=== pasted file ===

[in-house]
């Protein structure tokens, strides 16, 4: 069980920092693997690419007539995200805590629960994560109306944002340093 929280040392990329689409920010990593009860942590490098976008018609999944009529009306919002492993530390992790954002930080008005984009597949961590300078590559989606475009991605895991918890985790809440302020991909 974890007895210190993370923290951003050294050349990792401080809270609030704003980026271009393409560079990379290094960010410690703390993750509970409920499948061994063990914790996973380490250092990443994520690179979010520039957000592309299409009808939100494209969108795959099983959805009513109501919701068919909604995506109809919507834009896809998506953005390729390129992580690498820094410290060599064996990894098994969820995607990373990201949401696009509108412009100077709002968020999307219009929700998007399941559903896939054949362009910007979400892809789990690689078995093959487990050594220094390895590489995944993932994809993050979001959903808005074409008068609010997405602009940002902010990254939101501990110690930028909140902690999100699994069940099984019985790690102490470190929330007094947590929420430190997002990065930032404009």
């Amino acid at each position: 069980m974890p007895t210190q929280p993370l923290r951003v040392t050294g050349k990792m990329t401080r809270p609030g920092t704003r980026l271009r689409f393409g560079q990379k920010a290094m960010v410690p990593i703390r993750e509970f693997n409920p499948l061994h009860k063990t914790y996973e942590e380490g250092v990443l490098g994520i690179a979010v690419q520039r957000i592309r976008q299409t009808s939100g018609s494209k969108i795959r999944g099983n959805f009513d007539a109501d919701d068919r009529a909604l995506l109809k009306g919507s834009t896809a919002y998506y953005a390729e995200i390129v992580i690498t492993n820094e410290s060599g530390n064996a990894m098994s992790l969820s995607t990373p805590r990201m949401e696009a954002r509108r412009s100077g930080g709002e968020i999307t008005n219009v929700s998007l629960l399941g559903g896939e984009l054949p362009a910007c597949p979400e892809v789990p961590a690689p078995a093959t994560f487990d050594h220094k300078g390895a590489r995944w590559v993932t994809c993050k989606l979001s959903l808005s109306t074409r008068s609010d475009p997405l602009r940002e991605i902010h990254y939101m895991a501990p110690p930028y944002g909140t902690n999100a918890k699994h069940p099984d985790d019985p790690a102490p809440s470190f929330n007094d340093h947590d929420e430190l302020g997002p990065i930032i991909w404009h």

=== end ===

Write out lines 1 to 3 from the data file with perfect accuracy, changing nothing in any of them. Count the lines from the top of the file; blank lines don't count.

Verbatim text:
[in-house]
């Protein structure tokens, strides 16, 4: 069980920092693997690419007539995200805590629960994560109306944002340093 929280040392990329689409920010990593009860942590490098976008018609999944009529009306919002492993530390992790954002930080008005984009597949961590300078590559989606475009991605895991918890985790809440302020991909 974890007895210190993370923290951003050294050349990792401080809270609030704003980026271009393409560079990379290094960010410690703390993750509970409920499948061994063990914790996973380490250092990443994520690179979010520039957000592309299409009808939100494209969108795959099983959805009513109501919701068919909604995506109809919507834009896809998506953005390729390129992580690498820094410290060599064996990894098994969820995607990373990201949401696009509108412009100077709002968020999307219009929700998007399941559903896939054949362009910007979400892809789990690689078995093959487990050594220094390895590489995944993932994809993050979001959903808005074409008068609010997405602009940002902010990254939101501990110690930028909140902690999100699994069940099984019985790690102490470190929330007094947590929420430190997002990065930032404009």
């Amino acid at each position: 069980m974890p007895t210190q929280p993370l923290r951003v040392t050294g050349k990792m990329t401080r809270p609030g920092t704003r980026l271009r689409f393409g560079q990379k920010a290094m960010v410690p990593i703390r993750e509970f693997n409920p499948l061994h009860k063990t914790y996973e942590e380490g250092v990443l490098g994520i690179a979010v690419q520039r957000i592309r976008q299409t009808s939100g018609s494209k969108i795959r999944g099983n959805f009513d007539a109501d919701d068919r009529a909604l995506l109809k009306g919507s834009t896809a919002y998506y953005a390729e995200i390129v992580i690498t492993n820094e410290s060599g530390n064996a990894m098994s992790l969820s995607t990373p805590r990201m949401e696009a954002r509108r412009s100077g930080g709002e968020i999307t008005n219009v929700s998007l629960l399941g559903g896939e984009l054949p362009a910007c597949p979400e892809v789990p961590a690689p078995a093959t994560f487990d050594h220094k300078g390895a590489r995944w590559v993932t994809c993050k989606l979001s959903l808005s109306t074409r008068s609010d475009p997405l602009r940002e991605i902010h990254y939101m895991a501990p110690p930028y944002g909140t902690n999100a918890k699994h069940p099984d985790d019985p790690a102490p809440s470190f929330n007094d340093h947590d929420e430190l302020g997002p990065i930032i991909w404009h």